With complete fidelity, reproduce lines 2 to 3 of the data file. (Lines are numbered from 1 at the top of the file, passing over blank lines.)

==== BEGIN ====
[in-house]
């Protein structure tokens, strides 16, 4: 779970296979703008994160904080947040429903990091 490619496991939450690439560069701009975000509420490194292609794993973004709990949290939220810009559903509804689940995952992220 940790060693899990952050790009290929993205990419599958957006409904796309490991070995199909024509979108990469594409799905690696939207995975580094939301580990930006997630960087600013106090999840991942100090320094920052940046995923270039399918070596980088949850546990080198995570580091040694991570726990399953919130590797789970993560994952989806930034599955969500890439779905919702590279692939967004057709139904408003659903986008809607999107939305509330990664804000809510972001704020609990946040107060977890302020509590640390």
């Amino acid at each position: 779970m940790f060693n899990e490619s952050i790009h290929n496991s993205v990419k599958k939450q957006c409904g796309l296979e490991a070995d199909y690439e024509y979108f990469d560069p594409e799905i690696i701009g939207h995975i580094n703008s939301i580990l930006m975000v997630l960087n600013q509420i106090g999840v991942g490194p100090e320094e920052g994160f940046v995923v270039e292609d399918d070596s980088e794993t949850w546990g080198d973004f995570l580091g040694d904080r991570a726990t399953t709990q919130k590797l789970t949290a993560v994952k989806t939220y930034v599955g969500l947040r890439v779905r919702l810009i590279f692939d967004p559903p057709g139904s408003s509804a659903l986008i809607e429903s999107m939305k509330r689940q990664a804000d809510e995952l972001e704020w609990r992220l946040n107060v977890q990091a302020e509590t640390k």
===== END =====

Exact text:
């Protein structure tokens, strides 16, 4: 779970296979703008994160904080947040429903990091 490619496991939450690439560069701009975000509420490194292609794993973004709990949290939220810009559903509804689940995952992220 940790060693899990952050790009290929993205990419599958957006409904796309490991070995199909024509979108990469594409799905690696939207995975580094939301580990930006997630960087600013106090999840991942100090320094920052940046995923270039399918070596980088949850546990080198995570580091040694991570726990399953919130590797789970993560994952989806930034599955969500890439779905919702590279692939967004057709139904408003659903986008809607999107939305509330990664804000809510972001704020609990946040107060977890302020509590640390």
């Amino acid at each position: 779970m940790f060693n899990e490619s952050i790009h290929n496991s993205v990419k599958k939450q957006c409904g796309l296979e490991a070995d199909y690439e024509y979108f990469d560069p594409e799905i690696i701009g939207h995975i580094n703008s939301i580990l930006m975000v997630l960087n600013q509420i106090g999840v991942g490194p100090e320094e920052g994160f940046v995923v270039e292609d399918d070596s980088e794993t949850w546990g080198d973004f995570l580091g040694d904080r991570a726990t399953t709990q919130k590797l789970t949290a993560v994952k989806t939220y930034v599955g969500l947040r890439v779905r919702l810009i590279f692939d967004p559903p057709g139904s408003s509804a659903l986008i809607e429903s999107m939305k509330r689940q990664a804000d809510e995952l972001e704020w609990r992220l946040n107060v977890q990091a302020e509590t640390k």